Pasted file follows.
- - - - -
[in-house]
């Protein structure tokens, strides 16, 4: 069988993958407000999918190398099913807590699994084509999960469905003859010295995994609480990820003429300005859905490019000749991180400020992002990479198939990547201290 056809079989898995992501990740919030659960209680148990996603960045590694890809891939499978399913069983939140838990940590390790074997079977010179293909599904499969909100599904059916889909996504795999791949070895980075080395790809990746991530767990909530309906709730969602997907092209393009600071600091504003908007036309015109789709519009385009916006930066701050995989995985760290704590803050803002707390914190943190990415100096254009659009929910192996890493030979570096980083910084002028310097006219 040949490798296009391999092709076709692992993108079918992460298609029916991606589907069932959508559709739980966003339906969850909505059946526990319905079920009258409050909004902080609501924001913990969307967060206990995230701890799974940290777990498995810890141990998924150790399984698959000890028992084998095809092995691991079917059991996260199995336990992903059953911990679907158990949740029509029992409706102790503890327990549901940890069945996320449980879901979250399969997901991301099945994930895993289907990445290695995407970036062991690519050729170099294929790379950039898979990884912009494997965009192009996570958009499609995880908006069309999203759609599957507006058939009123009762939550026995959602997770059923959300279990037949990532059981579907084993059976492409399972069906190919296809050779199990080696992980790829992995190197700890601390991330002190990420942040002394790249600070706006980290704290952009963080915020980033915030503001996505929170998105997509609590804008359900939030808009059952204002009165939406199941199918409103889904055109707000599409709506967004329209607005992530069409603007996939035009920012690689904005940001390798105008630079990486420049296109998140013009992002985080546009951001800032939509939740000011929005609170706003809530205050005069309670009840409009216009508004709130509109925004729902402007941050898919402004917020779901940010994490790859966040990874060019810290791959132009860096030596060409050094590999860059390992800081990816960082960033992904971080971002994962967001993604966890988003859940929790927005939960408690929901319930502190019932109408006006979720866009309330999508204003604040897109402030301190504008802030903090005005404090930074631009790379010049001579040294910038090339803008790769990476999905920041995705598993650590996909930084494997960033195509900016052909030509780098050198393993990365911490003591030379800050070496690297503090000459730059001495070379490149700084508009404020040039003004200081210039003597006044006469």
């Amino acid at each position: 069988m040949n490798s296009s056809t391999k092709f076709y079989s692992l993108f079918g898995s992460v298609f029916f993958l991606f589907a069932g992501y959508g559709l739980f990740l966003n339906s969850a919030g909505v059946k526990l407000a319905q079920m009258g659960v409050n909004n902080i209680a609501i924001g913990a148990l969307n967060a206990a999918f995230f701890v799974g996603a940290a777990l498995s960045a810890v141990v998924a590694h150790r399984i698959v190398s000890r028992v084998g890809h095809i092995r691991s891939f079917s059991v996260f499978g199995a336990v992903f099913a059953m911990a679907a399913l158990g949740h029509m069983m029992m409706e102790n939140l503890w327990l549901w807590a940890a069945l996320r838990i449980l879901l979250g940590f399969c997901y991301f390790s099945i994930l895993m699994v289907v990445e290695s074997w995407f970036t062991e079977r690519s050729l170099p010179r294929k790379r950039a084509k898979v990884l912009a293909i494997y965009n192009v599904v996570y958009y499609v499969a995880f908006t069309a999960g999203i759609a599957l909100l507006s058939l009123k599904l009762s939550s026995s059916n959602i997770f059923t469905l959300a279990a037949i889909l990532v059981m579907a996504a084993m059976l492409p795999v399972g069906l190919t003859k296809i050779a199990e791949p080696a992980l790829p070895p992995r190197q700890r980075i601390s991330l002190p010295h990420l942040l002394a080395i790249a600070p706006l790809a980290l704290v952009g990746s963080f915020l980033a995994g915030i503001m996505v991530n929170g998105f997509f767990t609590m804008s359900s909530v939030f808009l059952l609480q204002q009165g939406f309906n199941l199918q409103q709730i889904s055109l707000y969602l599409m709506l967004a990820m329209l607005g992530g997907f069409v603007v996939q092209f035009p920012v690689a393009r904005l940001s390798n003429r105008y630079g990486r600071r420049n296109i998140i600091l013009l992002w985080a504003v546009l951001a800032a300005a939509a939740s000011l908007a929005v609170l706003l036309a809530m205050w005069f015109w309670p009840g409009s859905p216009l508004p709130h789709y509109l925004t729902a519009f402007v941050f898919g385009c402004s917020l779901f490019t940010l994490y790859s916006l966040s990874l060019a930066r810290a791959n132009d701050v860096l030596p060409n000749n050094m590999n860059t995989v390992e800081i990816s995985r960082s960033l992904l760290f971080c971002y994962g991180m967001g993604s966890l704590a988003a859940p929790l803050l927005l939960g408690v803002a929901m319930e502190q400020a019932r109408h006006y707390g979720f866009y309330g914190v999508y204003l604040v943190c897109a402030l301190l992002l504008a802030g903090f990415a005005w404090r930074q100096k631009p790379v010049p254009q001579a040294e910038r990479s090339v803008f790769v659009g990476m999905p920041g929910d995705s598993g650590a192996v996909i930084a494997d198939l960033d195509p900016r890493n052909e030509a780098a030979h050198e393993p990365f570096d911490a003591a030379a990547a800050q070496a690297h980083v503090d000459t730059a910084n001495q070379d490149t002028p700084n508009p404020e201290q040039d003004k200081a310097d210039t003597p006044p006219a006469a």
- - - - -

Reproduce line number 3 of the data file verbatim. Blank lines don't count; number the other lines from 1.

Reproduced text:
């Amino acid at each position: 069988m040949n490798s296009s056809t391999k092709f076709y079989s692992l993108f079918g898995s992460v298609f029916f993958l991606f589907a069932g992501y959508g559709l739980f990740l966003n339906s969850a919030g909505v059946k526990l407000a319905q079920m009258g659960v409050n909004n902080i209680a609501i924001g913990a148990l969307n967060a206990a999918f995230f701890v799974g996603a940290a777990l498995s960045a810890v141990v998924a590694h150790r399984i698959v190398s000890r028992v084998g890809h095809i092995r691991s891939f079917s059991v996260f499978g199995a336990v992903f099913a059953m911990a679907a399913l158990g949740h029509m069983m029992m409706e102790n939140l503890w327990l549901w807590a940890a069945l996320r838990i449980l879901l979250g940590f399969c997901y991301f390790s099945i994930l895993m699994v289907v990445e290695s074997w995407f970036t062991e079977r690519s050729l170099p010179r294929k790379r950039a084509k898979v990884l912009a293909i494997y965009n192009v599904v996570y958009y499609v499969a995880f908006t069309a999960g999203i759609a599957l909100l507006s058939l009123k599904l009762s939550s026995s059916n959602i997770f059923t469905l959300a279990a037949i889909l990532v059981m579907a996504a084993m059976l492409p795999v399972g069906l190919t003859k296809i050779a199990e791949p080696a992980l790829p070895p992995r190197q700890r980075i601390s991330l002190p010295h990420l942040l002394a080395i790249a600070p706006l790809a980290l704290v952009g990746s963080f915020l980033a995994g915030i503001m996505v991530n929170g998105f997509f767990t609590m804008s359900s909530v939030f808009l059952l609480q204002q009165g939406f309906n199941l199918q409103q709730i889904s055109l707000y969602l599409m709506l967004a990820m329209l607005g992530g997907f069409v603007v996939q092209f035009p920012v690689a393009r904005l940001s390798n003429r105008y630079g990486r600071r420049n296109i998140i600091l013009l992002w985080a504003v546009l951001a800032a300005a939509a939740s000011l908007a929005v609170l706003l036309a809530m205050w005069f015109w309670p009840g409009s859905p216009l508004p709130h789709y509109l925004t729902a519009f402007v941050f898919g385009c402004s917020l779901f490019t940010l994490y790859s916006l966040s990874l060019a930066r810290a791959n132009d701050v860096l030596p060409n000749n050094m590999n860059t995989v390992e800081i990816s995985r960082s960033l992904l760290f971080c971002y994962g991180m967001g993604s966890l704590a988003a859940p929790l803050l927005l939960g408690v803002a929901m319930e502190q400020a019932r109408h006006y707390g979720f866009y309330g914190v999508y204003l604040v943190c897109a402030l301190l992002l504008a802030g903090f990415a005005w404090r930074q100096k631009p790379v010049p254009q001579a040294e910038r990479s090339v803008f790769v659009g990476m999905p920041g929910d995705s598993g650590a192996v996909i930084a494997d198939l960033d195509p900016r890493n052909e030509a780098a030979h050198e393993p990365f570096d911490a003591a030379a990547a800050q070496a690297h980083v503090d000459t730059a910084n001495q070379d490149t002028p700084n508009p404020e201290q040039d003004k200081a310097d210039t003597p006044p006219a006469a």